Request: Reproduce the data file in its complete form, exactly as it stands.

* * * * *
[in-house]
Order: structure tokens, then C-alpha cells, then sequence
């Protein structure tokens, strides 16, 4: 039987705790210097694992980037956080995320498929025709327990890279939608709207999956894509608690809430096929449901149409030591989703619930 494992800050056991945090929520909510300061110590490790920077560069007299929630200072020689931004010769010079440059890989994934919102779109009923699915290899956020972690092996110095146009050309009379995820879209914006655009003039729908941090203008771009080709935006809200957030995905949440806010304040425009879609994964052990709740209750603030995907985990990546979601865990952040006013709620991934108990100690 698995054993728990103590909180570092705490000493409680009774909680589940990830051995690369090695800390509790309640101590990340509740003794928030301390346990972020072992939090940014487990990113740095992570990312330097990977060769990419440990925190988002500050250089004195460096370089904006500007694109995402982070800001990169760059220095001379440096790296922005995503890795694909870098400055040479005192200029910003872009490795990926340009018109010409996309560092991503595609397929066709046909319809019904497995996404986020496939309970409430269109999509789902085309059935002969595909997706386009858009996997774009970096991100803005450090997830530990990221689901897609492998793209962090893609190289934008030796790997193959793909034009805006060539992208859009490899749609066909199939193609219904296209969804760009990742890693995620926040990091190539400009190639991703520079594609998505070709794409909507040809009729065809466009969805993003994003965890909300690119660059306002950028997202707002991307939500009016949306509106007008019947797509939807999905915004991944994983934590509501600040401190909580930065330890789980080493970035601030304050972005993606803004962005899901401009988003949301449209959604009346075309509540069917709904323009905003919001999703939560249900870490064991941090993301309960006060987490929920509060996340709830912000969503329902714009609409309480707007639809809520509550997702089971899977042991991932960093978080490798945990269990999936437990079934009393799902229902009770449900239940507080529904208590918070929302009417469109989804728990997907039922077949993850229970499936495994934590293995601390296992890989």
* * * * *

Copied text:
[in-house]
Order: structure tokens, then C-alpha cells, then sequence
């Protein structure tokens, strides 16, 4: 039987705790210097694992980037956080995320498929025709327990890279939608709207999956894509608690809430096929449901149409030591989703619930 494992800050056991945090929520909510300061110590490790920077560069007299929630200072020689931004010769010079440059890989994934919102779109009923699915290899956020972690092996110095146009050309009379995820879209914006655009003039729908941090203008771009080709935006809200957030995905949440806010304040425009879609994964052990709740209750603030995907985990990546979601865990952040006013709620991934108990100690 698995054993728990103590909180570092705490000493409680009774909680589940990830051995690369090695800390509790309640101590990340509740003794928030301390346990972020072992939090940014487990990113740095992570990312330097990977060769990419440990925190988002500050250089004195460096370089904006500007694109995402982070800001990169760059220095001379440096790296922005995503890795694909870098400055040479005192200029910003872009490795990926340009018109010409996309560092991503595609397929066709046909319809019904497995996404986020496939309970409430269109999509789902085309059935002969595909997706386009858009996997774009970096991100803005450090997830530990990221689901897609492998793209962090893609190289934008030796790997193959793909034009805006060539992208859009490899749609066909199939193609219904296209969804760009990742890693995620926040990091190539400009190639991703520079594609998505070709794409909507040809009729065809466009969805993003994003965890909300690119660059306002950028997202707002991307939500009016949306509106007008019947797509939807999905915004991944994983934590509501600040401190909580930065330890789980080493970035601030304050972005993606803004962005899901401009988003949301449209959604009346075309509540069917709904323009905003919001999703939560249900870490064991941090993301309960006060987490929920509060996340709830912000969503329902714009609409309480707007639809809520509550997702089971899977042991991932960093978080490798945990269990999936437990079934009393799902229902009770449900239940507080529904208590918070929302009417469109989804728990997907039922077949993850229970499936495994934590293995601390296992890989």